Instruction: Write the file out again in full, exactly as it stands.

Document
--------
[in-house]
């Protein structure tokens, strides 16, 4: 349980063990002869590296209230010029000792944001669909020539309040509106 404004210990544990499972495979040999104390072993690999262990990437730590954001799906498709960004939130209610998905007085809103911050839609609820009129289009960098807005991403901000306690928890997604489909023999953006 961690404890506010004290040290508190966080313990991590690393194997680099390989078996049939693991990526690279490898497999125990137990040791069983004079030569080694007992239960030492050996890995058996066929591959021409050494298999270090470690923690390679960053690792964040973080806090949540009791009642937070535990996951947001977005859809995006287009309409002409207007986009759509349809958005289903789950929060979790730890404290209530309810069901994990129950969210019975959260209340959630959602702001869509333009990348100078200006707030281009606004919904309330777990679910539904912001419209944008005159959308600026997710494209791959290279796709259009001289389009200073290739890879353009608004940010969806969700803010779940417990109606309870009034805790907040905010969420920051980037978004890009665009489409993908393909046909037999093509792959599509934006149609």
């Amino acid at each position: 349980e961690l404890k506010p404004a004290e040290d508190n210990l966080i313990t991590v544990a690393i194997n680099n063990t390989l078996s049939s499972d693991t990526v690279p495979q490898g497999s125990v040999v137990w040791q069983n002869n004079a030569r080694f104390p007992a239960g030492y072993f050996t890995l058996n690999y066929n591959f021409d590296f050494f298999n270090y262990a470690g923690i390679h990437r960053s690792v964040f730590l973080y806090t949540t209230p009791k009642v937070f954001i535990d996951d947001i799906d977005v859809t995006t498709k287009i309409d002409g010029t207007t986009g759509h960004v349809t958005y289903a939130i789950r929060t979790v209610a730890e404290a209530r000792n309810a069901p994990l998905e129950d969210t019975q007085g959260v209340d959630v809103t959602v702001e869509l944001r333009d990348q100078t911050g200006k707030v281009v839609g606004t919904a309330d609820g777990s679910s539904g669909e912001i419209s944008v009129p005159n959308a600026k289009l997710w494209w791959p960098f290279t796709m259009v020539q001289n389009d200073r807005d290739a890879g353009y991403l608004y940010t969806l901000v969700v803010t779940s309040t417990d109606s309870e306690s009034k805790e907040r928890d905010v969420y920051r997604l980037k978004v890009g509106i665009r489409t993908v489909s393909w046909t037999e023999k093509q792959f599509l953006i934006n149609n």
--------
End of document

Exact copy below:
[in-house]
């Protein structure tokens, strides 16, 4: 349980063990002869590296209230010029000792944001669909020539309040509106 404004210990544990499972495979040999104390072993690999262990990437730590954001799906498709960004939130209610998905007085809103911050839609609820009129289009960098807005991403901000306690928890997604489909023999953006 961690404890506010004290040290508190966080313990991590690393194997680099390989078996049939693991990526690279490898497999125990137990040791069983004079030569080694007992239960030492050996890995058996066929591959021409050494298999270090470690923690390679960053690792964040973080806090949540009791009642937070535990996951947001977005859809995006287009309409002409207007986009759509349809958005289903789950929060979790730890404290209530309810069901994990129950969210019975959260209340959630959602702001869509333009990348100078200006707030281009606004919904309330777990679910539904912001419209944008005159959308600026997710494209791959290279796709259009001289389009200073290739890879353009608004940010969806969700803010779940417990109606309870009034805790907040905010969420920051980037978004890009665009489409993908393909046909037999093509792959599509934006149609």
């Amino acid at each position: 349980e961690l404890k506010p404004a004290e040290d508190n210990l966080i313990t991590v544990a690393i194997n680099n063990t390989l078996s049939s499972d693991t990526v690279p495979q490898g497999s125990v040999v137990w040791q069983n002869n004079a030569r080694f104390p007992a239960g030492y072993f050996t890995l058996n690999y066929n591959f021409d590296f050494f298999n270090y262990a470690g923690i390679h990437r960053s690792v964040f730590l973080y806090t949540t209230p009791k009642v937070f954001i535990d996951d947001i799906d977005v859809t995006t498709k287009i309409d002409g010029t207007t986009g759509h960004v349809t958005y289903a939130i789950r929060t979790v209610a730890e404290a209530r000792n309810a069901p994990l998905e129950d969210t019975q007085g959260v209340d959630v809103t959602v702001e869509l944001r333009d990348q100078t911050g200006k707030v281009v839609g606004t919904a309330d609820g777990s679910s539904g669909e912001i419209s944008v009129p005159n959308a600026k289009l997710w494209w791959p960098f290279t796709m259009v020539q001289n389009d200073r807005d290739a890879g353009y991403l608004y940010t969806l901000v969700v803010t779940s309040t417990d109606s309870e306690s009034k805790e907040r928890d905010v969420y920051r997604l980037k978004v890009g509106i665009r489409t993908v489909s393909w046909t037999e023999k093509q792959f599509l953006i934006n149609n």